Under Milk Wood, in a day – Salli Belsham’s review

(see also Mike Thomas’ review)

Radio Script : “Under Milk Wood – from Scratch in a Day”

ANNO: Our reporter Salli Belsham sent us this review of “Under Milk Wood – from Scratch in a Day”.

VOICE: On the 3rd of July 14 intrepid thesps made their way to Milton Keynes Village Hall (That’s Milton Keynes Village – Hall, not Milton Keynes – Village Hall and nowhere near the shopping centre!) for an encounter with Dylan Thomas’ “Under Milk Wood”. We were asked to bring lunch and dinner and ourselves. Tea and coffee would be provided, and we arrived to be greeted by many old and new friends, already drinking said tea and coffee. Unfortunately, just as the afternoon threatened to turn into a party Jeremy called us to order round the table in the main hall.

There was a mild air of the exam room, as we each collected our script and three page long list of parts, with A5 addendum and marker pen and settled ourselves at the tables. Jeremy explained that he did not mind if we used welsh accents or not. He said, and we all later agreed, it was easy to say a short sentence with a welsh accent than a full paragraph. Experience showing that the accent tended to wander off into Hindustani after a couple of sentences. Barbara Evans Rees was appointed Welsh accent monitor (with a name that welsh you must have some authority!) with “final say on all pronunciation including the name of the fictional welsh town “Llareggyb””. Elise Thomas also helped us with pronunciation..

Jeremy had obviously been working very hard to get the play prepared for our presentation. As he explained, he had spent the best part of three days devising ways to allocate the some 71 parts fairly among an unknown number of participants, only to decide it wouldn’t work. Instead he decided to use “The Method”.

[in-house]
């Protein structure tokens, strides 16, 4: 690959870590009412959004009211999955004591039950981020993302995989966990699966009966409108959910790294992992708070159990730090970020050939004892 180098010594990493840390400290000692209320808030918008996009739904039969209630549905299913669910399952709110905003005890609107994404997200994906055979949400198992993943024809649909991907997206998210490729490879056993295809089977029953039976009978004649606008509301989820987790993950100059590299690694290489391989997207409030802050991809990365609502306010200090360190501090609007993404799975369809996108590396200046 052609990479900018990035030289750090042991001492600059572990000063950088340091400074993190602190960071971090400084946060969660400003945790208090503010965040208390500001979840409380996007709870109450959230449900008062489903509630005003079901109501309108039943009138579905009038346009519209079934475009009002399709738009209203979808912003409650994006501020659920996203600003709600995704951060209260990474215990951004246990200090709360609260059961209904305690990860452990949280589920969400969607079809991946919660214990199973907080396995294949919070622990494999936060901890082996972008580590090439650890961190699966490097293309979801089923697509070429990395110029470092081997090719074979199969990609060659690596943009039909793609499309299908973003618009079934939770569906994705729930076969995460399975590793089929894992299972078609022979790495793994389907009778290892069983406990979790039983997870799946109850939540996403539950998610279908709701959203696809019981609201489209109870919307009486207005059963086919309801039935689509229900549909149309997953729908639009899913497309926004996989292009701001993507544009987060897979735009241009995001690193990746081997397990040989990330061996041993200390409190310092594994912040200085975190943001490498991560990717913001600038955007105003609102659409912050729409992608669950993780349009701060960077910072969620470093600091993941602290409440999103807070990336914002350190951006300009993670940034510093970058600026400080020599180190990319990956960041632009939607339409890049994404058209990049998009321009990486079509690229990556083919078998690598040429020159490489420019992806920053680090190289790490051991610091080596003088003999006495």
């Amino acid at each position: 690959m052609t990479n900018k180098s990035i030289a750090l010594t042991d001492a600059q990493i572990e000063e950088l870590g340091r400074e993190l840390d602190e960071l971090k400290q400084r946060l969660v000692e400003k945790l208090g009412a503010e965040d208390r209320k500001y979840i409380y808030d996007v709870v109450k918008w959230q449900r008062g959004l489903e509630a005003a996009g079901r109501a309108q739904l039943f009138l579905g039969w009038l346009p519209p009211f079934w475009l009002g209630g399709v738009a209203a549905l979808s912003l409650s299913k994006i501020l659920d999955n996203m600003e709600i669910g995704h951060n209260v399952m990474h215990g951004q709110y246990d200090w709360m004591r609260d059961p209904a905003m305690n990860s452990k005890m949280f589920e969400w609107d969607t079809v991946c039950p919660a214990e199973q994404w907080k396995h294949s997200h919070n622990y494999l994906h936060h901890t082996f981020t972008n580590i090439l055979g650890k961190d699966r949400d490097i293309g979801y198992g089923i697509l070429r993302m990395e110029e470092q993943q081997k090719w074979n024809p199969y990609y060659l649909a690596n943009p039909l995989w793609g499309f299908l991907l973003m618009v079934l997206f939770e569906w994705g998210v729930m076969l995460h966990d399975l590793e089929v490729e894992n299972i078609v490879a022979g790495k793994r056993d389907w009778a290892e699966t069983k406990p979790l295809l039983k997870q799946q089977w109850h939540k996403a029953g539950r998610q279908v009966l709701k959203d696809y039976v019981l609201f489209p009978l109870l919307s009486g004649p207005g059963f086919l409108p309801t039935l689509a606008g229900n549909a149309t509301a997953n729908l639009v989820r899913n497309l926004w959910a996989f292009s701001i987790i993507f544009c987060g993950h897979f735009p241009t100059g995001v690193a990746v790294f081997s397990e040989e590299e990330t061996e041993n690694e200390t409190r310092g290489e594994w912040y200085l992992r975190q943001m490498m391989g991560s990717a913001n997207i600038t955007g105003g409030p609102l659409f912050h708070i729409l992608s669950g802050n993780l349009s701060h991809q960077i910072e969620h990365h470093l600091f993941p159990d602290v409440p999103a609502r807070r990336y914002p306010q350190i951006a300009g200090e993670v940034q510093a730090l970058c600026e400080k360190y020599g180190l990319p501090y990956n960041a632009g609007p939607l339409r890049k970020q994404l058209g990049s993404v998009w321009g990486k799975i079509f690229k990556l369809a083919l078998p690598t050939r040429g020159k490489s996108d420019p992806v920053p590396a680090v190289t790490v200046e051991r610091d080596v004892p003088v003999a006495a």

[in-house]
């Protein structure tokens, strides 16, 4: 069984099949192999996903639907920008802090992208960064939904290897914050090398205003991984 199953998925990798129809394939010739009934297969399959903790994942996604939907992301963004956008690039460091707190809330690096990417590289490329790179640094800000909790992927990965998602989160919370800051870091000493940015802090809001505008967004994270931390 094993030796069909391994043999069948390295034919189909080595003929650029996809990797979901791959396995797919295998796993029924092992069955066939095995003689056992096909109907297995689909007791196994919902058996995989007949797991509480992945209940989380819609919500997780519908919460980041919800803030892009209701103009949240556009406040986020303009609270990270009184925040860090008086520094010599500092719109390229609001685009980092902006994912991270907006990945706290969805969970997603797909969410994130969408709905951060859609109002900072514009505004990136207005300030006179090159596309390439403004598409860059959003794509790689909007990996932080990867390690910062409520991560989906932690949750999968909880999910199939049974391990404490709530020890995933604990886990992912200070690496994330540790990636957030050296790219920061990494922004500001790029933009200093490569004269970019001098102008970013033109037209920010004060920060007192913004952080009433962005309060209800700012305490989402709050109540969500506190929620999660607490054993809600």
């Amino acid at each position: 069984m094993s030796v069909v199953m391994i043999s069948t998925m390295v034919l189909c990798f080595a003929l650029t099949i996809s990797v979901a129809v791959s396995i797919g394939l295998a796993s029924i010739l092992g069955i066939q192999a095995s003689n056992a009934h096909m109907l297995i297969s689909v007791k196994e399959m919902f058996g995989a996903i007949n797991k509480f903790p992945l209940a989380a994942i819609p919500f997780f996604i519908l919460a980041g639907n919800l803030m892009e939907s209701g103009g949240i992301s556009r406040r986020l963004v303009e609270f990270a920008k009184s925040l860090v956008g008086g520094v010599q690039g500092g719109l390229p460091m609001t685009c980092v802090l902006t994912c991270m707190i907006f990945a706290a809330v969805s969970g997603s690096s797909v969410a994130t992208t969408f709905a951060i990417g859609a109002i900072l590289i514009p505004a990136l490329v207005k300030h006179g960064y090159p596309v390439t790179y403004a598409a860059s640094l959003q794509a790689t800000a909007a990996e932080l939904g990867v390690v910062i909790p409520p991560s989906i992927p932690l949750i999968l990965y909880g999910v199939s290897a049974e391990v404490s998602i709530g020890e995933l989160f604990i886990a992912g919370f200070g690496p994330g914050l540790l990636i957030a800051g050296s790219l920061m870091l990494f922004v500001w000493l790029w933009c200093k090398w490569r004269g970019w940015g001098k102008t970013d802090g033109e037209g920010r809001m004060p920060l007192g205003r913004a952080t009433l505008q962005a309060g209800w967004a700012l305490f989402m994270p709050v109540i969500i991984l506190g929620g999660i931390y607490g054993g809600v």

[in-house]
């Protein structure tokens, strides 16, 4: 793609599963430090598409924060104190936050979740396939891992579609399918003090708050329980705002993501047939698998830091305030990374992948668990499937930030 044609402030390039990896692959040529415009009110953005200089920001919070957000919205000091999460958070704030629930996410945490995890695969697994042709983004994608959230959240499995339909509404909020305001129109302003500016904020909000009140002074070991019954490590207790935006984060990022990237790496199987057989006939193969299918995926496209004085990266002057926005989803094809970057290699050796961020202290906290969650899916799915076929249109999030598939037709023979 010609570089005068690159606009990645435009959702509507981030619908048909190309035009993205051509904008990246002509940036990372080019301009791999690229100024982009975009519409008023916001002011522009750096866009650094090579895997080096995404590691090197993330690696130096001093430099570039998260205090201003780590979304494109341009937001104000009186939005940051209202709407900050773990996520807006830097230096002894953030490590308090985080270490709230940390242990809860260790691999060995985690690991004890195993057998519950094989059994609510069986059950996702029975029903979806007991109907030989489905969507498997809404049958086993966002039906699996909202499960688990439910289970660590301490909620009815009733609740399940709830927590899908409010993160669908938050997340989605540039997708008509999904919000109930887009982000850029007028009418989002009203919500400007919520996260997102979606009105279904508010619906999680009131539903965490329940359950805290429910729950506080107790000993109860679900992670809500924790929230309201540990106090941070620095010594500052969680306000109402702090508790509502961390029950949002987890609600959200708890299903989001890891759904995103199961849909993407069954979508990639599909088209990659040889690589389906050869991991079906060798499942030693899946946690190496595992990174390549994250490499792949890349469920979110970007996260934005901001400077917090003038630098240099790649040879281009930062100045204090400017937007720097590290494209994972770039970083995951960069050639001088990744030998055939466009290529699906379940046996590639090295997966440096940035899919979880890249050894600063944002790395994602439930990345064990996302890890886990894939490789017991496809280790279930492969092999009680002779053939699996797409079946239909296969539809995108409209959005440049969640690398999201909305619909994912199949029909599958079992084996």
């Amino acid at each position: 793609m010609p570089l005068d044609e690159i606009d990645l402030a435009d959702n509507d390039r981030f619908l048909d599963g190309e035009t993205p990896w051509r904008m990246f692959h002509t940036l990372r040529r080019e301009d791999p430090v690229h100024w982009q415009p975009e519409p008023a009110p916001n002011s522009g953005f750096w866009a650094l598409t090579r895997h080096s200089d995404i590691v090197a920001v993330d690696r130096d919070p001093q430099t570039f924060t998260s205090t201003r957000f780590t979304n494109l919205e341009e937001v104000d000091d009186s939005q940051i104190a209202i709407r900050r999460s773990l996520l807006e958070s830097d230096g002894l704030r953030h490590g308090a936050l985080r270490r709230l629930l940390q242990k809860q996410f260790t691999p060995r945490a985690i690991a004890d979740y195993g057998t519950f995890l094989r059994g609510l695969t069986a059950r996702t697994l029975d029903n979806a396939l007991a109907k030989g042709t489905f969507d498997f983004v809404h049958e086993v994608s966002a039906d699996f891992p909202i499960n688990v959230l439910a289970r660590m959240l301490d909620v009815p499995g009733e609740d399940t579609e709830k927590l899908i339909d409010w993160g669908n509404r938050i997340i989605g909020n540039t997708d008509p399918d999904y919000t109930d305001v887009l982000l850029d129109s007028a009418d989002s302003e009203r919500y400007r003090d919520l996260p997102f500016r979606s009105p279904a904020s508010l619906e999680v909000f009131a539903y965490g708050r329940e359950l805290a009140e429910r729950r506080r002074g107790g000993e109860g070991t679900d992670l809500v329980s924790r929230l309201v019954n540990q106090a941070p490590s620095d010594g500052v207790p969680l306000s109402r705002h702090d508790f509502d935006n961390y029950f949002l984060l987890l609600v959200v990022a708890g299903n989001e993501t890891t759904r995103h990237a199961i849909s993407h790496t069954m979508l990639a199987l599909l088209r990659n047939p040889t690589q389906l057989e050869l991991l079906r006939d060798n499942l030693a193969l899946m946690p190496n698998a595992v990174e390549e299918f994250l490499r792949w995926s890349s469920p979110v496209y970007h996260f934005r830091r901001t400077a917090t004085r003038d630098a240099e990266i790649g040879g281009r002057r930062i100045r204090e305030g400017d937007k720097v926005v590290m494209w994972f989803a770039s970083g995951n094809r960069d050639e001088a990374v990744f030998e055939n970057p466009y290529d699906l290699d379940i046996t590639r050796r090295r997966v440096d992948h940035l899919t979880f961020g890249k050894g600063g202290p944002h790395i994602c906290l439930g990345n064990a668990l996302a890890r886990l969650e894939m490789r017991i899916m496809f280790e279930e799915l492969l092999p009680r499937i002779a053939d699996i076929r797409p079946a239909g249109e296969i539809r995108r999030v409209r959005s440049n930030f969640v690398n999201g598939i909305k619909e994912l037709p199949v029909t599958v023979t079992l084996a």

As Dylan Thomas makes it clear who each speaker is from the context, parts were allocated on a rotational basis, taking into account only the sex of the speaker, that is “The Method”. Can you imagine wheels of two different diameters revolving at different speeds? Well if you can you have some idea of “The Method”, but you have to take into account that some parts had to be allocated to specific people willing to sing (!) and so the wheels would stop spinning occasionally, whilst they were fitted in. In fact it was so difficult to execute that even its inventor needed an occasional hand from the actors to get it right. Everyone had to write down the name of the person doing the character in each scene, to ensure they could find the right people to rehearse with. Woe betide the person whose pencil lead broke, you’d have to brave the wrath of teacher and crib from your neighbour.

“The method” was relatively fair, but we all soon got to know that, whatever happened, it would be Alex who was first voice in all the scenes. This allowed us to practice chanting in unison, which was useful later. However, as we discovered during the afternoon, by cunningly missing out a couple of the speaking parts from his great list, Jeremy managed to have some speeches in reserve. This did improve the fairness of “The Method” but did not help the confused actors; some parts, which had been swapped for fairness, were then passed back. It’s a pity you can’t rub out marker pen.

Parts allocated, we were then entreated to check and mark our scripts up thoroughly, as we would not have a full rehearsal before the performance. The aim being that the full effect of the play would be almost as new to the actor as the audience. Sounds like a good idea, no? Scripts apparently marked we broke for lunch.